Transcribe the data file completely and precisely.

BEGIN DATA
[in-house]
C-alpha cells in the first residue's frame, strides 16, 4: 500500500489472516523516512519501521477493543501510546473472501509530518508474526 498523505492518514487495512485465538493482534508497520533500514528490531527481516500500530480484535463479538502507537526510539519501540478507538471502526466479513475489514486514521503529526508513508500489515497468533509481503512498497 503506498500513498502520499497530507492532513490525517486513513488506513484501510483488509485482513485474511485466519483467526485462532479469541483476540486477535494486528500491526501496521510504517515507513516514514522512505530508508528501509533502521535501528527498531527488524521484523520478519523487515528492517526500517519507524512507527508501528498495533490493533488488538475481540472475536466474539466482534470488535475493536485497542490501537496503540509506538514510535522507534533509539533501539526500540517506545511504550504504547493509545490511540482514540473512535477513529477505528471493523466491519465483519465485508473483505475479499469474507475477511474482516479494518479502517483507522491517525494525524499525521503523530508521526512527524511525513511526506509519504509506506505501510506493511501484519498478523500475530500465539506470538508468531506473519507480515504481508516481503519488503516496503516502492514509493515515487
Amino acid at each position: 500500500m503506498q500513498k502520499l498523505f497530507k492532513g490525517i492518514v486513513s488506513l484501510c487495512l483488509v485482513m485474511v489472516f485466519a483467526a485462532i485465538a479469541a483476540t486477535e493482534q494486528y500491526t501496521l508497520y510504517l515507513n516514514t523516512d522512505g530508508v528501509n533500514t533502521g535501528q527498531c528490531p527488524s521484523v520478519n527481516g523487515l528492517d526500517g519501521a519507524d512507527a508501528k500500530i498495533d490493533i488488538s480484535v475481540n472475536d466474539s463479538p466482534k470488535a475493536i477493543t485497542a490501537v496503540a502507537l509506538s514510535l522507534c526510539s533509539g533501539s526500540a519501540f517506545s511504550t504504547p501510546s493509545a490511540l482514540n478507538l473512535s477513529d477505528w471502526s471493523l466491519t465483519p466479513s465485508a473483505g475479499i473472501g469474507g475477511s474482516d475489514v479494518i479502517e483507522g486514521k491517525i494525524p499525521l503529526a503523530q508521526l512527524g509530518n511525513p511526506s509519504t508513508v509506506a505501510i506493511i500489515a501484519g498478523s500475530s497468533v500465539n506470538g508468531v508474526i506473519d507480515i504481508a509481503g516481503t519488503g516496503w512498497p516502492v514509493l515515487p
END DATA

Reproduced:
[in-house]
C-alpha cells in the first residue's frame, strides 16, 4: 500500500489472516523516512519501521477493543501510546473472501509530518508474526 498523505492518514487495512485465538493482534508497520533500514528490531527481516500500530480484535463479538502507537526510539519501540478507538471502526466479513475489514486514521503529526508513508500489515497468533509481503512498497 503506498500513498502520499497530507492532513490525517486513513488506513484501510483488509485482513485474511485466519483467526485462532479469541483476540486477535494486528500491526501496521510504517515507513516514514522512505530508508528501509533502521535501528527498531527488524521484523520478519523487515528492517526500517519507524512507527508501528498495533490493533488488538475481540472475536466474539466482534470488535475493536485497542490501537496503540509506538514510535522507534533509539533501539526500540517506545511504550504504547493509545490511540482514540473512535477513529477505528471493523466491519465483519465485508473483505475479499469474507475477511474482516479494518479502517483507522491517525494525524499525521503523530508521526512527524511525513511526506509519504509506506505501510506493511501484519498478523500475530500465539506470538508468531506473519507480515504481508516481503519488503516496503516502492514509493515515487
Amino acid at each position: 500500500m503506498q500513498k502520499l498523505f497530507k492532513g490525517i492518514v486513513s488506513l484501510c487495512l483488509v485482513m485474511v489472516f485466519a483467526a485462532i485465538a479469541a483476540t486477535e493482534q494486528y500491526t501496521l508497520y510504517l515507513n516514514t523516512d522512505g530508508v528501509n533500514t533502521g535501528q527498531c528490531p527488524s521484523v520478519n527481516g523487515l528492517d526500517g519501521a519507524d512507527a508501528k500500530i498495533d490493533i488488538s480484535v475481540n472475536d466474539s463479538p466482534k470488535a475493536i477493543t485497542a490501537v496503540a502507537l509506538s514510535l522507534c526510539s533509539g533501539s526500540a519501540f517506545s511504550t504504547p501510546s493509545a490511540l482514540n478507538l473512535s477513529d477505528w471502526s471493523l466491519t465483519p466479513s465485508a473483505g475479499i473472501g469474507g475477511s474482516d475489514v479494518i479502517e483507522g486514521k491517525i494525524p499525521l503529526a503523530q508521526l512527524g509530518n511525513p511526506s509519504t508513508v509506506a505501510i506493511i500489515a501484519g498478523s500475530s497468533v500465539n506470538g508468531v508474526i506473519d507480515i504481508a509481503g516481503t519488503g516496503w512498497p516502492v514509493l515515487p